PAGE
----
Our reporter Sophie Ruehr followed up this week on her August 29 story about tenant farmers in Truro by writing about Bhala and Digree Rai, the Nepalese immigrant couple who have created Down Home Farm on an acre of land owned by Ron Singer. Ruehr’s earlier report focused on the way connecting owners of arable but untilled land with people who want to farm it is working to increase our towns’ capacity to produce food locally at a time when, as Elspeth Hay reported last week, we are in danger of becoming a food desert.
Sophie’s story about the Rais on page 4 takes a different turn. Like almost all of our ancestors, the Rais came to this country, in their case from halfway across the world, to find a safer and more fulfilling life. They brought with them a set of skills — including the art of building terraces on hillsides to create level beds for growing vegetables and flowers — that have already helped them succeed in their business and beautify the landscape. This winter Bhala Rai is planning to build a Nepalese plow, which he is eager to try out in Truro.
The Rais have endured hardships, including being separated from grandchildren whom they haven’t seen in two years because of problems with visas. They don’t say much about the hardships they knew in their home country, but Bhala came to the U.S. in 2010 and was granted political asylum. The years just before that time saw civil war, forced migration, and war crimes in Nepal. Bhala is now an American citizen.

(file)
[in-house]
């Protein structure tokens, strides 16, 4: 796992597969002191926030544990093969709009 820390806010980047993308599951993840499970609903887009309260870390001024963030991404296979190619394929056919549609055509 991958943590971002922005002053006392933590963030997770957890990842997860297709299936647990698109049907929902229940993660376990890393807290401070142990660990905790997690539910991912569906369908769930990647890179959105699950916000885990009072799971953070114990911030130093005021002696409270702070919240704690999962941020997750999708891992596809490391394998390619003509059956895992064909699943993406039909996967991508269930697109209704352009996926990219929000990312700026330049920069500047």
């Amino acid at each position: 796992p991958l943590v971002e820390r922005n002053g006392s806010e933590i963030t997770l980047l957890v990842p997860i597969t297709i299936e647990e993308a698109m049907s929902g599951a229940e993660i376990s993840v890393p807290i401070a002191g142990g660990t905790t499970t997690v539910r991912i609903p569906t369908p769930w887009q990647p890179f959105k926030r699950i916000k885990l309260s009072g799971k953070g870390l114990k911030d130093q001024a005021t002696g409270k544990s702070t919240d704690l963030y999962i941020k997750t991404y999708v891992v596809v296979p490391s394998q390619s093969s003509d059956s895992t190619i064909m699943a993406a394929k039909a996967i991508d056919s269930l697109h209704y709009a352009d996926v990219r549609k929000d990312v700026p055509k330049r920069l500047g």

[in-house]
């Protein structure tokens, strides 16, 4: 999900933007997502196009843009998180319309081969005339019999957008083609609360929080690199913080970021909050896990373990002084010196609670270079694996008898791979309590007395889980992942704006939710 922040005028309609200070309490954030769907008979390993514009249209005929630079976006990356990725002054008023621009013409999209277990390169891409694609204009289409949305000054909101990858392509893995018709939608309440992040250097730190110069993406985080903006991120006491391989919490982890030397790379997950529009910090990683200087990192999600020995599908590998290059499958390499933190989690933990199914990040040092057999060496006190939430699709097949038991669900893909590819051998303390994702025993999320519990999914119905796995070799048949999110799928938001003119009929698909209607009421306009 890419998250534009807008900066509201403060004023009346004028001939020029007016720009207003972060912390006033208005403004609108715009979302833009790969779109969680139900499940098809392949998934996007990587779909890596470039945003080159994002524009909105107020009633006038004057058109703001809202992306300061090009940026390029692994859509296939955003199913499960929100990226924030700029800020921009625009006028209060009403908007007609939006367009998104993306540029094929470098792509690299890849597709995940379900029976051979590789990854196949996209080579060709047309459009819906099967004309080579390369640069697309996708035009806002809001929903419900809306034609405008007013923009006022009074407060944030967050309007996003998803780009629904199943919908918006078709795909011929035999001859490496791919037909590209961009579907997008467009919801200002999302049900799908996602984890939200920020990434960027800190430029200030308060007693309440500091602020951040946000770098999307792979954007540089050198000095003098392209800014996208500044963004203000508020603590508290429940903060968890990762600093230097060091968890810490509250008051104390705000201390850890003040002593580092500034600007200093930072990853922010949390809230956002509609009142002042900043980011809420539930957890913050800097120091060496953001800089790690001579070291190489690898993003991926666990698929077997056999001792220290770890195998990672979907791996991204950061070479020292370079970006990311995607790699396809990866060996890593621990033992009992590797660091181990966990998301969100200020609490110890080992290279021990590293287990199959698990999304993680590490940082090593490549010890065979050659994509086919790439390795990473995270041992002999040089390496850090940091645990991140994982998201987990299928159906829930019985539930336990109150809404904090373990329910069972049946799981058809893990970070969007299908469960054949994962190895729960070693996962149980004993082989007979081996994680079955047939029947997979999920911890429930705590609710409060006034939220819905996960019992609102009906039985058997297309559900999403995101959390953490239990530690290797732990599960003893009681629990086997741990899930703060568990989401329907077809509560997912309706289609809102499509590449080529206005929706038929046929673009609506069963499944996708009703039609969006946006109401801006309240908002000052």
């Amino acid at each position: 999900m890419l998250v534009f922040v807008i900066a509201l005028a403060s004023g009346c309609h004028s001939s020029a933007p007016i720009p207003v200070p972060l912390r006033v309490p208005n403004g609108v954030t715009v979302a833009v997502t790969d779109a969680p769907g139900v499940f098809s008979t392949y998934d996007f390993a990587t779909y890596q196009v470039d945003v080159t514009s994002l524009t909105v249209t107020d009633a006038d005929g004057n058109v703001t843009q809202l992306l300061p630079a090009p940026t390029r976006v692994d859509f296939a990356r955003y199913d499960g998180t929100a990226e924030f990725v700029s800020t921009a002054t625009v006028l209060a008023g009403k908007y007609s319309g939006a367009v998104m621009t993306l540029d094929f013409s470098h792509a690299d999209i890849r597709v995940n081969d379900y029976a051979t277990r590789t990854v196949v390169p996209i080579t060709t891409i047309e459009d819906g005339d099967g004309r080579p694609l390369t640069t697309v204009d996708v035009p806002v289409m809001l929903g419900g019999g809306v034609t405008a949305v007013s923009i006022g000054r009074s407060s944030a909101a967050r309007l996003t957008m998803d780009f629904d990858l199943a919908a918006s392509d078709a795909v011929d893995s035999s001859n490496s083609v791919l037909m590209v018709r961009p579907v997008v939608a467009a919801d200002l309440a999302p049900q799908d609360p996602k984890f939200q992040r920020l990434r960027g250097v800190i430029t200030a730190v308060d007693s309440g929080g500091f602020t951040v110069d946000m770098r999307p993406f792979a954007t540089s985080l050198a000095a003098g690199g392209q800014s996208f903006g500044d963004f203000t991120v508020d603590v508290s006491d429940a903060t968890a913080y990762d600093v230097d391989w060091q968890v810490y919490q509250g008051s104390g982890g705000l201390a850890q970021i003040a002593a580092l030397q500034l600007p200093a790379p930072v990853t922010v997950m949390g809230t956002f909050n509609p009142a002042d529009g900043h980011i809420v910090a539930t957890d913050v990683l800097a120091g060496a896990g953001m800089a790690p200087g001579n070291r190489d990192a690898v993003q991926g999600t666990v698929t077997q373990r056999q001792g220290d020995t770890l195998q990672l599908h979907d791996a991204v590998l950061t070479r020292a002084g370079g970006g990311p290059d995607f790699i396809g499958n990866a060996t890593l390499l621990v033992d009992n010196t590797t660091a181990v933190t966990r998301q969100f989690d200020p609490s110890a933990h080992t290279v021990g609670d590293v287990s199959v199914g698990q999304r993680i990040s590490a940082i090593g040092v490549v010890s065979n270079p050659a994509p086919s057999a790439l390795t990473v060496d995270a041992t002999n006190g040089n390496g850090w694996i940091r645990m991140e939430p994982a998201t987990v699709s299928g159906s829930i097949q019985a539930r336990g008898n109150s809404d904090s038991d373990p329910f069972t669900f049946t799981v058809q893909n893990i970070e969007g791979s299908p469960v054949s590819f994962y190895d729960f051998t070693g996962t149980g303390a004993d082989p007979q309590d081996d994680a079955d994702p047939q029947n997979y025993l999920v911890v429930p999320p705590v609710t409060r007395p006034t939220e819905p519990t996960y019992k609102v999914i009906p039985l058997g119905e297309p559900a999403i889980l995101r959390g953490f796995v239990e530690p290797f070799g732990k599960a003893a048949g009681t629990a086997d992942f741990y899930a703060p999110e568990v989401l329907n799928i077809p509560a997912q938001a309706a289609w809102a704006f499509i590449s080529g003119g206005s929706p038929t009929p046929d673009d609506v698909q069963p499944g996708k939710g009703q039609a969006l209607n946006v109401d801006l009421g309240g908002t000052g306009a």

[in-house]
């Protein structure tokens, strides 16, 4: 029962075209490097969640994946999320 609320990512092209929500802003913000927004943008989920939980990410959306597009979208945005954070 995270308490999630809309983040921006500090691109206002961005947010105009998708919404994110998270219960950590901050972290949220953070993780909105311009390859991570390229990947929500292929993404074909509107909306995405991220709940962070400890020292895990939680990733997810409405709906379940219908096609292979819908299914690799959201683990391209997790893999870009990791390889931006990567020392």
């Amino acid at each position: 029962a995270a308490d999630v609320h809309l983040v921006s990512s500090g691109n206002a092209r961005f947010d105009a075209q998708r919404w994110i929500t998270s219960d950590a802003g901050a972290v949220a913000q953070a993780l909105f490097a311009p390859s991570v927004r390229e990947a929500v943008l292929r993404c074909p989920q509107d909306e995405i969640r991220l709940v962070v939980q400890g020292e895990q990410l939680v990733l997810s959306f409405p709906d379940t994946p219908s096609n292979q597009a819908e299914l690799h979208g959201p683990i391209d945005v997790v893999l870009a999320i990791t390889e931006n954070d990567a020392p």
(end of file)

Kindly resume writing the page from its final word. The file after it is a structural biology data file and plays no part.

Reading the Rais’ story makes me think of my grandmother Molly, who walked from the village of Dvin in what is now Belarus across Poland and Germany with her five children and a cart filled with their possessions shortly after World War I. She made it to Bremerhaven — a distance of more than 1,200 kilometers — and eventually, by way of Cuba, to New Jersey, where she joined my grandfather, Sam, a stonemason.
It also reminds me of the way my parents, who worked 365 days a year delivering newspapers for a modest living, always went out of their way to befriend and give money to newly arrived immigrants whom they met, including a young woman from Finland who was fleeing an abusive boyfriend.
And I think, too, of my parents-in-law, George and Jane Parker, and the Cuban refugee family to whom they showed such warmth and kindness that, 50 years later, they still receive letters and gifts from that family’s children.
A different kind of story about immigrants has spread in recent years — a false one about how they threaten America and its values. How shall we respond? By telling each other the stories we know to be true and that affirm what we know is the very best of ourselves.